Strange things happen this late in the season. Last week, it was Tom Pidcock who suffered two flats but rode his way back to a podium finish. A week later, Mathias Flückiger was the one forced to the pits, allowing Pidcock a chance to pounce and cap off the Ineos rider’s season with another victory.
- Cannondale teammates Simon Andreassen, Alan Hatherly, and Charlie Aldridge were fast off the line with Luca Schwarzbauer (Canyon CLLCTV), Christopher Blevins (Specialized) and his teammate Victor Koretzky also in the mix.
- Andreassen – seemingly coming out of the woodwork – led the first lap but Flückiger took over the lead mid-way through the lap.
- After a solid start, Blevins was forced into the tech zone with a puncture, as was BMC’s Jordan Sarrou.
- Pidcock took over the chase, keeping Flückiger within striking distance. The Swiss rider suffered a puncture toward the end of the lap and Pidcock inherited the lead.
- Flückiger and Aldridge chased back together before Flückiger bridged the gap to Pidcock. Meanwhile, Marcel Guerrini (BIXS) rode his way to third position.
- Flückiger overtook Pidcock but the Briton kept him within eyesight. The Ineos rider capitalized when Flückiger suffered yet another rear wheel puncture.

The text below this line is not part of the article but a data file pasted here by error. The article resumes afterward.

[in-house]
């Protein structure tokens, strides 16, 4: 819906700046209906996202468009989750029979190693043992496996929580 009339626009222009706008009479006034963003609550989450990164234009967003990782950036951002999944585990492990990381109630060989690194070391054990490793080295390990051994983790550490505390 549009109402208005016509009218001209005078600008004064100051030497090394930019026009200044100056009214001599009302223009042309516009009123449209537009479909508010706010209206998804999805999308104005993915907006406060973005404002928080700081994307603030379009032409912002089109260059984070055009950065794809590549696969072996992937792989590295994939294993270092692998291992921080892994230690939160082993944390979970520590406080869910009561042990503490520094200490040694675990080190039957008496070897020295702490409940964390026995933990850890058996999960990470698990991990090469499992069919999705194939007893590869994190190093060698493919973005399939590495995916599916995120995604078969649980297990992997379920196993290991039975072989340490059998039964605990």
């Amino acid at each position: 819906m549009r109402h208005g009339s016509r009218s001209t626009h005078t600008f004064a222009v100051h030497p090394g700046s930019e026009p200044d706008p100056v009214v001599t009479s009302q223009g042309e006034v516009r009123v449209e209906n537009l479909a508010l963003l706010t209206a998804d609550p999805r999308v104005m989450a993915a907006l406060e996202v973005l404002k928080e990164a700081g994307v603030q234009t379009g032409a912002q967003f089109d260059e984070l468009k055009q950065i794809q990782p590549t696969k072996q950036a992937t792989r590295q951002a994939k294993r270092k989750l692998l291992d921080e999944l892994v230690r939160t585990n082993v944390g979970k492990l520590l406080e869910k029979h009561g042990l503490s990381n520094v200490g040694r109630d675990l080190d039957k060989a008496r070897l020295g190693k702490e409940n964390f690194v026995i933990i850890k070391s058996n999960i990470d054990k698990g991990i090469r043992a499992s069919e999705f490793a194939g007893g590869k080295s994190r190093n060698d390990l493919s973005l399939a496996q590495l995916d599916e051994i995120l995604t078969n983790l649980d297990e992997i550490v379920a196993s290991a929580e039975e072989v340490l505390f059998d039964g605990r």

- Pidcock headed out on the final lap solo, winning by more than 20 seconds over Flückiger. Guerrini finished third.
- Nino Schurter (Scott-SRAM) dropped his chain during the final lap, but it wasn’t enough to stop the Swissman from riding to his 9th-career World Cup overall victory.
Another win for Pidcock was a fitting finish to the season for the rider who also won the first World Cup race of the year in the Czech Republic. Along the way, Pidcock picked up the rainbow jersey in Glasgow, proving that he can continue to mix and match road racing and cyclocross with mountain biking.
The final victory wasn’t easy though. Flückiger was strong, and one can only imagine what the battle may have looked like if he wasn’t handicapped with punctures. Mont-Sainte-Anne’s brutal conditions also made the racers work for it, forcing everyone off their bikes in numerous spots due to slick, muddy conditions. Even when they were able to ride, the roots and rock slabs were more reminiscent of a hockey rink than a mountain bike trail.
The race was also a chance for wildcard riders like Guerrini and Andreassen to show themselves near the front. Guerrini went well at Snowshoe last week, and Andreassen delighted with the Dane’s best World Cup showing since 2020.
Finally, Schurter kept his consistency by clinching yet another World Cup overall title.
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